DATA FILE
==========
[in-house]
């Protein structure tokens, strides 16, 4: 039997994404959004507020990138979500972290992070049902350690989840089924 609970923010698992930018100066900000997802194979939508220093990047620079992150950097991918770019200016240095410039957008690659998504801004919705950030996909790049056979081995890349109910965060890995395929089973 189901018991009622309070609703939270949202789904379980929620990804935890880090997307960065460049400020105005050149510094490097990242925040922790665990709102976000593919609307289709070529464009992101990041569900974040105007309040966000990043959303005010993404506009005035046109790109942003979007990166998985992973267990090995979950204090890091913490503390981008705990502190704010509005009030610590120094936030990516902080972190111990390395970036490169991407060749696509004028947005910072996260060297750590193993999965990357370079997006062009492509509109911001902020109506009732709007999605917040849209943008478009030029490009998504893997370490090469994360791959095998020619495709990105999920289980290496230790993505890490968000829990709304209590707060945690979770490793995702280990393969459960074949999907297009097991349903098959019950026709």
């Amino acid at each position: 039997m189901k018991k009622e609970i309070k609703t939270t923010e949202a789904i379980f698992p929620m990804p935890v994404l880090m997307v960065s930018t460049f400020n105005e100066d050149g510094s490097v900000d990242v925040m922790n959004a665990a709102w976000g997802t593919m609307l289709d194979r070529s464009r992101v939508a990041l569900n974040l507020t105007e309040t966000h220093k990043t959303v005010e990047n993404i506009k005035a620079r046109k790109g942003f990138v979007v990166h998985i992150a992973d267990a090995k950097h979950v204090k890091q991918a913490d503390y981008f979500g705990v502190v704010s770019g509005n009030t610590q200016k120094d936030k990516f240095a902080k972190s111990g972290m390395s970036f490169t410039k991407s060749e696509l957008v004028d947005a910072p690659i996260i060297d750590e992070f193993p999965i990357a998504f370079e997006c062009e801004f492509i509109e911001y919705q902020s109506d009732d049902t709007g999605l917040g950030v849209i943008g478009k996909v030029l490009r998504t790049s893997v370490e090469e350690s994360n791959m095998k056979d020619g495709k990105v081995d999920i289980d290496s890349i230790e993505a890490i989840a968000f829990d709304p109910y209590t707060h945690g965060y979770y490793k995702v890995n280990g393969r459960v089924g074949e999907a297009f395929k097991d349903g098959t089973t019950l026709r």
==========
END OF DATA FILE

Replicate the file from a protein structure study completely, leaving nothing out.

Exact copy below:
[in-house]
């Protein structure tokens, strides 16, 4: 039997994404959004507020990138979500972290992070049902350690989840089924 609970923010698992930018100066900000997802194979939508220093990047620079992150950097991918770019200016240095410039957008690659998504801004919705950030996909790049056979081995890349109910965060890995395929089973 189901018991009622309070609703939270949202789904379980929620990804935890880090997307960065460049400020105005050149510094490097990242925040922790665990709102976000593919609307289709070529464009992101990041569900974040105007309040966000990043959303005010993404506009005035046109790109942003979007990166998985992973267990090995979950204090890091913490503390981008705990502190704010509005009030610590120094936030990516902080972190111990390395970036490169991407060749696509004028947005910072996260060297750590193993999965990357370079997006062009492509509109911001902020109506009732709007999605917040849209943008478009030029490009998504893997370490090469994360791959095998020619495709990105999920289980290496230790993505890490968000829990709304209590707060945690979770490793995702280990393969459960074949999907297009097991349903098959019950026709």
């Amino acid at each position: 039997m189901k018991k009622e609970i309070k609703t939270t923010e949202a789904i379980f698992p929620m990804p935890v994404l880090m997307v960065s930018t460049f400020n105005e100066d050149g510094s490097v900000d990242v925040m922790n959004a665990a709102w976000g997802t593919m609307l289709d194979r070529s464009r992101v939508a990041l569900n974040l507020t105007e309040t966000h220093k990043t959303v005010e990047n993404i506009k005035a620079r046109k790109g942003f990138v979007v990166h998985i992150a992973d267990a090995k950097h979950v204090k890091q991918a913490d503390y981008f979500g705990v502190v704010s770019g509005n009030t610590q200016k120094d936030k990516f240095a902080k972190s111990g972290m390395s970036f490169t410039k991407s060749e696509l957008v004028d947005a910072p690659i996260i060297d750590e992070f193993p999965i990357a998504f370079e997006c062009e801004f492509i509109e911001y919705q902020s109506d009732d049902t709007g999605l917040g950030v849209i943008g478009k996909v030029l490009r998504t790049s893997v370490e090469e350690s994360n791959m095998k056979d020619g495709k990105v081995d999920i289980d290496s890349i230790e993505a890490i989840a968000f829990d709304p109910y209590t707060h945690g965060y979770y490793k995702v890995n280990g393969r459960v089924g074949e999907a297009f395929k097991d349903g098959t089973t019950l026709r």